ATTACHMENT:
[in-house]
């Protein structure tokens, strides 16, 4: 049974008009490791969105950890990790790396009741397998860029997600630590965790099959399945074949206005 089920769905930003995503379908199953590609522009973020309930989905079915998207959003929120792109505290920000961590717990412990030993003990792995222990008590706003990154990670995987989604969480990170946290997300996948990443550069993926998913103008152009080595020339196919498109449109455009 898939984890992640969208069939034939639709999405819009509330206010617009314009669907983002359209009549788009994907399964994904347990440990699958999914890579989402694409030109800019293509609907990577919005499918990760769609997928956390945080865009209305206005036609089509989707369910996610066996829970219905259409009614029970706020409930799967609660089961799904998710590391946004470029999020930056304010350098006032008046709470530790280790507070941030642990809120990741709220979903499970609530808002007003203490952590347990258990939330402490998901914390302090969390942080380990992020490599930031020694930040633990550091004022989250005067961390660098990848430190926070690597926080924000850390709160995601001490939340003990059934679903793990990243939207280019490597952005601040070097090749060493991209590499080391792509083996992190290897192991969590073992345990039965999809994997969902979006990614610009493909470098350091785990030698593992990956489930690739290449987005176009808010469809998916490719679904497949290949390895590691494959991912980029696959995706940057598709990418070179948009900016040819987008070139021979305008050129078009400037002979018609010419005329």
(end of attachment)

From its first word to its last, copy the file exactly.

[in-house]
């Protein structure tokens, strides 16, 4: 049974008009490791969105950890990790790396009741397998860029997600630590965790099959399945074949206005 089920769905930003995503379908199953590609522009973020309930989905079915998207959003929120792109505290920000961590717990412990030993003990792995222990008590706003990154990670995987989604969480990170946290997300996948990443550069993926998913103008152009080595020339196919498109449109455009 898939984890992640969208069939034939639709999405819009509330206010617009314009669907983002359209009549788009994907399964994904347990440990699958999914890579989402694409030109800019293509609907990577919005499918990760769609997928956390945080865009209305206005036609089509989707369910996610066996829970219905259409009614029970706020409930799967609660089961799904998710590391946004470029999020930056304010350098006032008046709470530790280790507070941030642990809120990741709220979903499970609530808002007003203490952590347990258990939330402490998901914390302090969390942080380990992020490599930031020694930040633990550091004022989250005067961390660098990848430190926070690597926080924000850390709160995601001490939340003990059934679903793990990243939207280019490597952005601040070097090749060493991209590499080391792509083996992190290897192991969590073992345990039965999809994997969902979006990614610009493909470098350091785990030698593992990956489930690739290449987005176009808010469809998916490719679904497949290949390895590691494959991912980029696959995706940057598709990418070179948009900016040819987008070139021979305008050129078009400037002979018609010419005329």